Rabbi Greg's response to Ben Duncan's dvar

March 25, 2020

 

Ben, thank you for your dvar torah and for the wise words you have shared with us today.  You have chosen to focus on two important ideas – holy time and holy space. 

Shabbat is holy time -it is a gift that the Jews have shared with the world and there is no person anywhere who would disagree with the need to take time out once a week.  But Shabbat is not just a “day off”, it’s a sacred day.  As Rabbi Abraham Joshua Heschel described it, it is a cathedral in time, as if it was a space in time that you literally enter each week.

Which connects to the holy space that you spoke about – the mishkan, the Tabernacle that the Israelites constructed in the wilderness.  As they wandered their 40-year journey in the midbar, the Sinai desert, the Israelites moved and stopped, moved and stopped, guided by a pillar of cloud by day and of fire by night.  And each time they stopped, they would re-build the Tabernacle, piece by piece.

And just as it was for the sacred Tent of Meeting, so it is for the sacred sabbath each week.  It only exists if you build it. Each week. 

 

As you said, Progressive Jews understand that the world has changed a great deal since the time of your Torah portion and new times require new understanding.  That is particularly clear today, as you have been called to the Torah under unique and unusual circumstances. 

It’s not easy to become bar mitzvah on any day, and this day particularly, you have risen above the situation and showed your community what it means to be bar (son) of mitzvah (commandment). 

 

But some things don’t change no matter now many years go by and no matter what is going on in the world.  In this case, the need for holy time and holy space endures unchanged. 

 

As people all over the world move further from each other, and distance themselves physically, they have been asked to create separate space, apart from each other.  And in order for that not to become isolating, we need to be creative to overcome this social distancing.  We need to make our spaces sacred and we need to make time holy.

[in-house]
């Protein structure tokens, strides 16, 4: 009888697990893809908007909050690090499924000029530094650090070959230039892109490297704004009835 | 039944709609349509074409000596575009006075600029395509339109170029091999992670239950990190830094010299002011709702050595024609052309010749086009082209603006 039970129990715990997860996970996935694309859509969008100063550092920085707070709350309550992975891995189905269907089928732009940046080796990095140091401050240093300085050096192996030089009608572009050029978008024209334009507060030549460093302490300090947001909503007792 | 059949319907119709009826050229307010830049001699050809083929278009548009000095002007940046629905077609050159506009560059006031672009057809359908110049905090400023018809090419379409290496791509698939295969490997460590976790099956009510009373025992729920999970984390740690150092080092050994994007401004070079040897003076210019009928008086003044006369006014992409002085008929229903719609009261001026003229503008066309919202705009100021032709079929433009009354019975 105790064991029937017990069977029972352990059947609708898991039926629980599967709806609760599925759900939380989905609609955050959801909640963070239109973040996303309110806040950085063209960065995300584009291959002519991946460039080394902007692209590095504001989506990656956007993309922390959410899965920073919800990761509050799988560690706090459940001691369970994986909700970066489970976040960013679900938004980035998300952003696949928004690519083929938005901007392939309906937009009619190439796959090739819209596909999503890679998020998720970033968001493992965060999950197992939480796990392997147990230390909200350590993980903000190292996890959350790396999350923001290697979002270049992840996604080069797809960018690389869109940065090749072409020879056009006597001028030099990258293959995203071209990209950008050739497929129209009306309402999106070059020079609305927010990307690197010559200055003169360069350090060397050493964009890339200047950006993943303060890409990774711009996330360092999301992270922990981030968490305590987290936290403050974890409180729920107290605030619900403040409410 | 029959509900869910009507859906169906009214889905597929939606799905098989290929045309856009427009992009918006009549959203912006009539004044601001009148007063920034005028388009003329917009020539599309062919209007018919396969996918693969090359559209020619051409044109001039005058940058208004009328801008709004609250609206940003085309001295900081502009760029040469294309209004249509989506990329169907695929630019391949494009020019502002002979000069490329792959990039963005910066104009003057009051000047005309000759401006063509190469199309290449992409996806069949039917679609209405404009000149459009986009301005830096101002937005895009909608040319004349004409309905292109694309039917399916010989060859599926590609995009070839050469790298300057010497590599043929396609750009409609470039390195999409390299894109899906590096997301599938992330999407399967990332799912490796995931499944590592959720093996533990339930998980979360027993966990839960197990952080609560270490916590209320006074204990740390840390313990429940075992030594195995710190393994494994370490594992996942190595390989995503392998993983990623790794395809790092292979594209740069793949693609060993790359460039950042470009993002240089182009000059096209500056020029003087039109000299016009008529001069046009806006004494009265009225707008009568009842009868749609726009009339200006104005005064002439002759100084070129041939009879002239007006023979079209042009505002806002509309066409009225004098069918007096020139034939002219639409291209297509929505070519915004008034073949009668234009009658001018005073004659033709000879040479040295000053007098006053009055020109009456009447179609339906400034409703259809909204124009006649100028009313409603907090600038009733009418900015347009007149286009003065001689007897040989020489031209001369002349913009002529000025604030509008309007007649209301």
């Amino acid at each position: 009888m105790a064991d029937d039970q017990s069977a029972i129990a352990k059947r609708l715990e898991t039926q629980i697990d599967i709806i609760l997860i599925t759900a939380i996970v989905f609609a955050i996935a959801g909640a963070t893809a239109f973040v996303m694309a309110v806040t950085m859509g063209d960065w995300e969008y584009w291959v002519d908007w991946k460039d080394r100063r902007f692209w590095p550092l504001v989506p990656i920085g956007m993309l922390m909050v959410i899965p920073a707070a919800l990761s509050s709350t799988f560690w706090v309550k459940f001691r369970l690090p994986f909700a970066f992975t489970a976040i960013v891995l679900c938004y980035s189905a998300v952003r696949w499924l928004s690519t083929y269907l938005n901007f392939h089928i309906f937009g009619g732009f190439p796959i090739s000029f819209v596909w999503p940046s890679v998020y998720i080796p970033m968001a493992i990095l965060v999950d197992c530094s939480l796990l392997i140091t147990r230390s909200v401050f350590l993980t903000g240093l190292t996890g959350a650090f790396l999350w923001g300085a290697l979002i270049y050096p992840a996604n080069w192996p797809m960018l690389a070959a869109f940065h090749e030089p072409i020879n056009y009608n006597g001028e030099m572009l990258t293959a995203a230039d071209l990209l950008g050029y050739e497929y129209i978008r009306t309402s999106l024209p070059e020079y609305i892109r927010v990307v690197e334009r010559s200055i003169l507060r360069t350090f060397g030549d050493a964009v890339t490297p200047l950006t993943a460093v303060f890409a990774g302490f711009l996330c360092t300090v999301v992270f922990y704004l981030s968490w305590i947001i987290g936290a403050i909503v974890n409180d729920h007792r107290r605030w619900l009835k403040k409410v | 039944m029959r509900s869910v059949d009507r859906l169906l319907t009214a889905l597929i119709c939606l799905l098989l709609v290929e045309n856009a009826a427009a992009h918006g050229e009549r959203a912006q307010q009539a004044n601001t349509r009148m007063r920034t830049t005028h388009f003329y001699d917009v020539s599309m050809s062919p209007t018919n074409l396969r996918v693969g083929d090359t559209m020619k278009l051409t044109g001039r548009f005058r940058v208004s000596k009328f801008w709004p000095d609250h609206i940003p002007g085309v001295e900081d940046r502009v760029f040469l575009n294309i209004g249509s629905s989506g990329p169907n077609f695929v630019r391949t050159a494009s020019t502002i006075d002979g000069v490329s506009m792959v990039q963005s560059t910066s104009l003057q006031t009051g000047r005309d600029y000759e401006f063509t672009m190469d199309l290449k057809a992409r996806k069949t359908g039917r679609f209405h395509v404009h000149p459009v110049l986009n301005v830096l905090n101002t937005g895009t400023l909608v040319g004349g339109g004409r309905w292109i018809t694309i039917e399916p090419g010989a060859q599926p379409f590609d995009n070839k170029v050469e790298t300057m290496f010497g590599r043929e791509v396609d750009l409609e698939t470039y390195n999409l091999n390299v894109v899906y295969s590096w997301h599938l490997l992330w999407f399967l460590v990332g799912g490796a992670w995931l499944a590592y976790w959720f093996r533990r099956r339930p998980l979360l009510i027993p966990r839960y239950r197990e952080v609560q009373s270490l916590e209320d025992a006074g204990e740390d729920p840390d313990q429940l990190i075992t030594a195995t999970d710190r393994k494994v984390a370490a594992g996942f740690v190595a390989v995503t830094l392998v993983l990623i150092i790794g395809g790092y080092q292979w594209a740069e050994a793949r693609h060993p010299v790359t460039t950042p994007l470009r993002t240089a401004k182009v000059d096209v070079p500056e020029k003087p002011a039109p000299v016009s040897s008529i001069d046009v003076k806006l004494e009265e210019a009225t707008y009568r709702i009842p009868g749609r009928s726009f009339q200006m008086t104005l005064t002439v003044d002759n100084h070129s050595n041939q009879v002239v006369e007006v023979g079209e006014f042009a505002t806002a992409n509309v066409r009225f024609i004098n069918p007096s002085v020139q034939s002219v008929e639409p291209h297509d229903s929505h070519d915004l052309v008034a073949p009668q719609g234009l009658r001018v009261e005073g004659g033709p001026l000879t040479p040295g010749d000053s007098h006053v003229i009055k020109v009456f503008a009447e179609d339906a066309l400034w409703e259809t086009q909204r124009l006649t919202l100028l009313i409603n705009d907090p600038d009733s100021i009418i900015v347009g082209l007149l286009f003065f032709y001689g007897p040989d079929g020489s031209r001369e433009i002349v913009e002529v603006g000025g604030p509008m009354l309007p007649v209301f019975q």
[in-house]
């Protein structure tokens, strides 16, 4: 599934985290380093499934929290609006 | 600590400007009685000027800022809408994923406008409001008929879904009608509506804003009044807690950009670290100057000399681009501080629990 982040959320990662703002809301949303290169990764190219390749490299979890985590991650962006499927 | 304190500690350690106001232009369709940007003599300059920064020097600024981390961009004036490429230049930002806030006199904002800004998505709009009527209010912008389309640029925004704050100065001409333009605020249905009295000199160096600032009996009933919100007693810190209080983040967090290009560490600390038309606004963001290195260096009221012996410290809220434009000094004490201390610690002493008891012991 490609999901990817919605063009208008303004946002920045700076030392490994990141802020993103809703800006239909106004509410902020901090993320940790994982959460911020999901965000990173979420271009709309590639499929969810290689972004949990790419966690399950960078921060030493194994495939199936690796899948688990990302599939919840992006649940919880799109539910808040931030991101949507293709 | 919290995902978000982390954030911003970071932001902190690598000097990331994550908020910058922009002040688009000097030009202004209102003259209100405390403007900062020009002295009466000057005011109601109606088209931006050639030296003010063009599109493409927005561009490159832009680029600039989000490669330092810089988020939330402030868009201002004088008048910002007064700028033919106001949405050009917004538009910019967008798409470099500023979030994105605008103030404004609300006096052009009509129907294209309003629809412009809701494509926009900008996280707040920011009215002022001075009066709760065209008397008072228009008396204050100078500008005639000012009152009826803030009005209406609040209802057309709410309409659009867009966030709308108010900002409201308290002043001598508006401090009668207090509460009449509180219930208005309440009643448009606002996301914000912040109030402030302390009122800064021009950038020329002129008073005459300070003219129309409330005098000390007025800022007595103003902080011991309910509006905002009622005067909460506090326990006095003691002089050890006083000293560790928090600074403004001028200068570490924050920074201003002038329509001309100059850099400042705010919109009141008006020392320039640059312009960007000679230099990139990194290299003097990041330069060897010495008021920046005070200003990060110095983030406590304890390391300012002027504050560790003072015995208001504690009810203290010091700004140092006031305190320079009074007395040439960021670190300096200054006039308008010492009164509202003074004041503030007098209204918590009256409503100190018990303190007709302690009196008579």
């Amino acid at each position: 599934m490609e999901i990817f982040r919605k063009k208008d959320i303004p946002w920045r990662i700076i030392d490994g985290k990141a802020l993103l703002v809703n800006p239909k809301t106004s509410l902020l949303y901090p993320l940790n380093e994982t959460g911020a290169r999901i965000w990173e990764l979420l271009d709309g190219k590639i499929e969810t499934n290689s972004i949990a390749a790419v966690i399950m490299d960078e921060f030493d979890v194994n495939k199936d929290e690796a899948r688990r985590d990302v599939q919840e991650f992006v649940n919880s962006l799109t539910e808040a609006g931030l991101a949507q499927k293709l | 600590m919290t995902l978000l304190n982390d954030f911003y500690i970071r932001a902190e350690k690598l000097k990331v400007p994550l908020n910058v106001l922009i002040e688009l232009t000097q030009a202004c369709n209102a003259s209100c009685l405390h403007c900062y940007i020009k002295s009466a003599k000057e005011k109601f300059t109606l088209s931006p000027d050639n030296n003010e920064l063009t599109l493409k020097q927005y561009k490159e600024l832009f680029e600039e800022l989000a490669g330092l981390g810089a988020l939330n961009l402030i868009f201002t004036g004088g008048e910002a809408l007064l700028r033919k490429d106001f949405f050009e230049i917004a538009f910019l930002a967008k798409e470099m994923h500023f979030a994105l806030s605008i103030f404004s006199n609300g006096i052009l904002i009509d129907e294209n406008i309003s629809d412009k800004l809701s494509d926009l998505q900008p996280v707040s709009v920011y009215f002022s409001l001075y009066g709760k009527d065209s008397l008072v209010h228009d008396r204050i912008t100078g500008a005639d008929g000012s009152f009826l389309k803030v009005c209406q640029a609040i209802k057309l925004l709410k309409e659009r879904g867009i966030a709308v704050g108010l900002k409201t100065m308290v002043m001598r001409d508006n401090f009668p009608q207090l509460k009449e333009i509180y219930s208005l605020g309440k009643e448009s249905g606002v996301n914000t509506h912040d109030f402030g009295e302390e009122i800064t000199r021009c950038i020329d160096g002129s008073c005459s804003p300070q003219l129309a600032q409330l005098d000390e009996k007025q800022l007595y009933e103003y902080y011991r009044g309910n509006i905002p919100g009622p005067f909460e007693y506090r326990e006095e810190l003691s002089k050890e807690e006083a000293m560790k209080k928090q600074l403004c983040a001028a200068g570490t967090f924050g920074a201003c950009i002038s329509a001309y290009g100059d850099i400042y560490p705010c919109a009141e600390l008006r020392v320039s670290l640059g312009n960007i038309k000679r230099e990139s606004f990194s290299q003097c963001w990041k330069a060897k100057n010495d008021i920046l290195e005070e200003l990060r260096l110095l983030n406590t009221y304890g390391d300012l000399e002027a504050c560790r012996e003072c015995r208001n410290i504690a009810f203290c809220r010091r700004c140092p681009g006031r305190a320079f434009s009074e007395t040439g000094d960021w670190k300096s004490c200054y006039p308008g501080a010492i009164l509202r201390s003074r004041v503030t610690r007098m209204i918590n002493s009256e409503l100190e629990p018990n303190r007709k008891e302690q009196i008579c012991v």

This can be done through conscious thought and practise, through careful planning and action.  Finding a balance between time spent online and time spent   quietly reading, walking or sitting.  Balancing our need to look after ourselves and our families with reaching out to those who we know are alone or vulnerable at this time.

And taking time to connect, not just with others, but with ourselves and with whatever we name that that is Greater than Ourselves.

 

Ben, you have a great advantage to many others in the world right now.  You have the support and love of your family who have guided you to be the thoughtful and caring bar mitzvah you are.  They have taught you about the values that are important to them and to think deeply about what is good and right in this world.  And you have chosen with them to study towards this day, your coming of age in Jewish time, here in this shul representing sacred space.  And you have done so well. We are proud of you and want to wish you and your family a huge mazal tov. 

And to the whole virtual community out there who have connected, we wish you the chance this Shabbat to take time to disconnect and connect. To find small moments of sacred time to make your homes sacred space – mikdash m’at, small sanctuaries of peace, safety and wholeness.

 

Shabbat Shalom

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